Homonyms: Five Tips to Help you use the Write Word

If you’re reading this article, you’ll see the title and say, “I see what you did there.” However, if you’re listening to it, or if English isn’t your first language, it may be a little difficult to understand the pun.

The reason for this is the words write and right are homophones. These are words that sound the same but are spelled differently and have different meanings. So, although these words sound interchangeable, they aren’t.

To communicate clearly, it’s important writers consider their words choices carefully. Sometimes we aren’t aware that we’re using the incorrect word because when we’ve heard it said out loud it sounds the same as the one we’ve written down.

I’ve listed five common homophones and how to help you tell the difference between the two.

The definitions I’m using for all of the words in this blog are provided by the Merriam Webster Online Dictionary.

Branch covered in hoar frost.

Affect and Effect

I hear a lot of complaints about these two words, especially from ESL friends I’ve had over the years. There are many different definitions for these two words, but the most common usage is what I’ve outlined below.

Affect: Usually this is a transitive verb meaning “to produce an effect upon.” If you have to use affect in a sentence, remember it’s about action.

Effect: Often this is used as a noun “something that inevitably follows an antecedent (such as a cause or agent.)” One way to remember this is effect is about the end result.

The effect of global warming will affect everyone.

Insure and Ensure

These two are a bit trickier because the difference in their meaning can be subtle.

Insure: When using this word, you’re inferring that you want to protect something you have invested in or have interest in. “To provide or obtain insurance for” or “to make certain, especially by taking necessary measures and precautions.”

Think about your home insurance or car insurance. You’re protecting yourself from liability if something happens.

Ensure: This is an action word. To ensure is to make sure of. Merriam Webster defines ensure as “to make certain or safe.”

When buying a vehicle, you have to ensure that you insure it or you will get a ticket.

Accept and Except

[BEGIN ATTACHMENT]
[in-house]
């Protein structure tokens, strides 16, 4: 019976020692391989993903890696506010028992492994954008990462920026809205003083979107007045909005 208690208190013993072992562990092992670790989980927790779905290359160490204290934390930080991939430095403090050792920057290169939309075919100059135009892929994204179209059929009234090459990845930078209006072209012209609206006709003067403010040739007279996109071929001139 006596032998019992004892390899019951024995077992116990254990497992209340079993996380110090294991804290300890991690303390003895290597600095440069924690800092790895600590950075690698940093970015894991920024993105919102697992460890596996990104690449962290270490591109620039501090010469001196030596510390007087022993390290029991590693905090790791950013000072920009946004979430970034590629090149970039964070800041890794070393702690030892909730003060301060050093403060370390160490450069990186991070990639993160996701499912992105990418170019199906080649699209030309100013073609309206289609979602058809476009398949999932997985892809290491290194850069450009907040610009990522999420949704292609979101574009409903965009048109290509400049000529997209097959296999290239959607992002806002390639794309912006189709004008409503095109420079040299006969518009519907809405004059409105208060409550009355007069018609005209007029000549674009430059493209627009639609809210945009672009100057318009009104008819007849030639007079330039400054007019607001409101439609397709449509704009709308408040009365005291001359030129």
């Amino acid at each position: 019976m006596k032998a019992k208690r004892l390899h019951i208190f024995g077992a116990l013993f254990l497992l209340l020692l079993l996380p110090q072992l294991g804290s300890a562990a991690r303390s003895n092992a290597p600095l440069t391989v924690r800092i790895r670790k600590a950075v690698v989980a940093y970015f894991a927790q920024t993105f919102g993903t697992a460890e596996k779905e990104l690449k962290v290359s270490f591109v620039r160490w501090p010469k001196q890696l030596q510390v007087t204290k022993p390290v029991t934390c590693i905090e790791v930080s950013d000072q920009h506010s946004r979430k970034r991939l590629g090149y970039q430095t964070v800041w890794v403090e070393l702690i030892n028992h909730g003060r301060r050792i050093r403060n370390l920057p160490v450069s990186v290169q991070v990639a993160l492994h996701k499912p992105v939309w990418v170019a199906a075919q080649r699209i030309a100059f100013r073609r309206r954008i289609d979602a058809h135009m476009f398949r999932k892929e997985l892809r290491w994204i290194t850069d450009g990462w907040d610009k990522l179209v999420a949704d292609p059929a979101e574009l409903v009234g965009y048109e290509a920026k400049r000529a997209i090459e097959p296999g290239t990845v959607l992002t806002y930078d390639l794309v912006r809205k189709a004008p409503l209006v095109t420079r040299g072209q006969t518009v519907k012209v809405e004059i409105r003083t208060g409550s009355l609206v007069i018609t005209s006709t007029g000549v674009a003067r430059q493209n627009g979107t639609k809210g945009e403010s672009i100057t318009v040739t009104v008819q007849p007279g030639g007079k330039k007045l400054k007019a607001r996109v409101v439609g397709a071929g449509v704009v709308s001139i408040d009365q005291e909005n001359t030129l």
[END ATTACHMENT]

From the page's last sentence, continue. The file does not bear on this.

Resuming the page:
Another pair of words that are easy to mix up. Accept is generally used in a more positive manner unless the word not is placed before it. Except would be considered more negative as it is excluding something.

Accept: Again, there are many different definitions for this word, but the most common usage is “to receive (something offered) willingly.” It may also mean “to give admittance or approval to.” Accept is a verb.

Except: This word is used when something is being excluded or left out. It means “to take or leave out from a number or a whole.”

We all have to accept this gift, except for you.

Access and Excess

The pronunciation of these words can make it difficult to differentiate what you’re hearing unless you see it on paper.

Access: This word can be used as both a noun and a verb it means “permission, liberty or ability to enter, approach, or pass to and from a place or to approach and communicate with a person or thing.” If you are allowed into a building, you have access to it.

Excess: In layman’s terms, this usually means too much. It’s an adjective that means “the state or an instance of surpassing usual, proper or specified limits.” As an adjective this word is used to describe or modify a noun.

She had to access the computer files to find out why there was excess money in the account.

Whore and Hoar

It might be good for a giggle, but it’s definitely embarrassing if these words get mixed up.

Whore: This word is a noun used to describe people, “a person who engages in sexual intercourse for pay.” It’s an old-fashioned word but is still used today. Some people use it as an insult.

Hoar: This word is typically used to describe the frost that sometimes forms after a humid winter day. Merriam Webster defines it as “hoary” which in turn means “extremely cold” or “gray or white with or as if with age.” Hoar frost is a thick, beautiful coating of frost.

The whore enjoyed looking at the hoar frost on the trees.

There are many other homonyms and homophones in the English language. Depending on the native language a person is coming from, some homophones will be more difficult than others.

Can you think of any other common homonyms that get mixed up? Comment below!

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